I have been watching all the movies that won the Oscar for Best Picture. Next on my list was the 1962 winner, Lawrence of Arabia, directed by David Lean (who also directed The Bridge on the River Kwai) and starring Peter O'Toole, Alec Guinness, Anthony Quinn and Omar Sharif.
Lawrence of Arabia is a beautifully-shot epic about the British officer, T.E. Lawrence, who worked with Arab allies in the Middle East during World War I. The movie shows the political machinations that underlay military decisions. Sometimes, it's politically dense, but it is always a visual treat.
The competitors were: The Longest Day, Meredith Wilson's The Music Man, Mutiny on the Bounty, and To Kill a Mockingbird, several of which could have won, if not competing against that favored Oscar genre: the historical epic.
When we first meet Lawrence, he is a brash young officer who makes no apologies for his style. He tells a superior officer, that the problem is his manner: "It looks insubordinate, but it isn't really." Lawrence gets sent to serve British interests in North Africa. Initially, he knows very little about the local customs and survival techniques, but he learns quickly. Soon, he proves himself to the tribal leaders with his bravery and resourcefulness, in addition to demonstrating respect for their customs.
The panoramic scenes of the desert are extraordinary, characterizing both the challenge and the lure of this world to Lawrence. But after he's asked to do some things that make him question his own ethics, he returns to his commanders to beg to be released from this duty.
The contrast between the scenes in the desert and the scenes in the British command post are striking. In the desert, there's an aura of dusty, sweaty heat. By contrast, the command post is fresh, orderly and cool looking. The image of Lawrence, with his sunburned face and desperate eyes, sitting on an upholstered chair, shows how far he's come from the world he's known.
The higher-ups insist on sending him back into the fray. The second half is more difficult to follow because it delves into the political intrigues in play at the time, about how warring segments of the population factored into war alliances. The many scenes of commanders talking strategy in tents may leave some viewers cold, but the battle scenes are visceral and easy to comprehend, especially Lawrence's transformation in battle, as he unleashes the fire within that had been brooding beneath his jovial exterior.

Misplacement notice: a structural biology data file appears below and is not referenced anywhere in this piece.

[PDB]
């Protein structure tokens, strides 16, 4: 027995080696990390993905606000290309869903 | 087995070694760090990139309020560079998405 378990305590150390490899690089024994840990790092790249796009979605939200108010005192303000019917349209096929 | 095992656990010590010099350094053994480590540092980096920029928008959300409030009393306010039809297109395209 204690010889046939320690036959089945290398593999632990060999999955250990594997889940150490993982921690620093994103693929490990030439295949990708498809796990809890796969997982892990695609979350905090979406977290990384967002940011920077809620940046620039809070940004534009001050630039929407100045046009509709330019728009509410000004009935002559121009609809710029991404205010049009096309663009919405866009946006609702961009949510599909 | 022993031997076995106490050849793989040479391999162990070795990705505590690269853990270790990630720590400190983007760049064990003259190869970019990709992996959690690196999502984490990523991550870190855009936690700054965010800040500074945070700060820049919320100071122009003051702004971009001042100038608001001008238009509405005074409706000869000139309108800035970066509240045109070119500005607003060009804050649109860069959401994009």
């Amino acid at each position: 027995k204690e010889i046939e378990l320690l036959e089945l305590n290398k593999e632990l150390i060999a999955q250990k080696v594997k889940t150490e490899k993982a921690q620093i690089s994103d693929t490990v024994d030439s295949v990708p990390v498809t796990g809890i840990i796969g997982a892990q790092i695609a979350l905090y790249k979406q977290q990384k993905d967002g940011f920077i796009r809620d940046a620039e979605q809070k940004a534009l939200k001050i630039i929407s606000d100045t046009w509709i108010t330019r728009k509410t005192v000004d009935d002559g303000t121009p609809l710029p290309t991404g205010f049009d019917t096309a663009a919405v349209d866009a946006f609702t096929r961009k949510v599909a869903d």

Peter O'Toole deserves praise for his portrayal of Lawrence. He immersed himself so fully in this role that he is still associated with this part today, despite his many movies since. Of course, if the director had his first choice, he would have cast Albert Finney in the role. Finney did a screen test and was offered the job, but turned it down because of the long-term contract he'd be required to sign. Other actors reportedly considered for the part were Marlon Brando (who dropped out to play Fletcher Christian in Mutiny on the Bounty) and Anthony Perkins. Alec Guinness, who had played T.E. Lawrence on stage, wanted the role, but the filmmakers felt he was too old and gave him the role of Prince Feisal when their original choice, Laurence Olivier, turned it down.
Omar Sharif, likewise, does an excellent job. He plays a character whom viewers initially hate, then learn to respect, understand and even admire. It's a difficult task for an actor, to produce so many emotions over the course of the movie. His understated acting produces the right result. He also had some help from a special 482mm lens from Panavision, used to film his entrance through a mirage. Panavision still has the lens, which cinematographers refer to as the "David Lean lens."
It's notable that Sharif got the role that he did, considering that most ethnic roles in those days were played by white actors in makeup (such as Alec Guinness).
The cinematography is excellent, as is the attention to detail in terms of costuming and casting. King Hussein of Jordan lent an entire brigade of his Arab Legion as extras for the film, so most of the "soldiers" are played by real soldiers. Interestingly, the 227-minute movie is reportedly the longest film not to have any dialogue spoken by women.
The film took a long time to complete, which led to an interesting story by Peter O'Toole, told on The Tonight Show. He referred to the scene when Lawrence and General Allenby, after their meeting, continue talking while walking down a staircase. According to O'Toole, part of the scene had to be reshot much later, "So in the final print, when I get to the bottom of the stairs, I'm a year older than I was when I started walking down them."
This movie will be a bit hard to follow for people who aren't enamored with military strategy. Initially, I saw this movie as a teenager with my brother at an outdoor showing. I missed a lot then, but I thought it was due to a combination of a poor projectionist (who mixed up the reels at least once), and the poor lighting during the first half of the movie before the sun had completely set. But now, rewatching it 20 years later, I found that it was still difficult to keep track of the different political alliances and schemes.
That aside, Lawrence of Arabia is an excellent movie, full of subtext, superb acting, and breath-taking visuals, and it is one of the best films ever to win the Best Picture award.
Rating (4 1/2 out of 5): **** 1/2
Every once in a while, an epic truly deserves epic praise.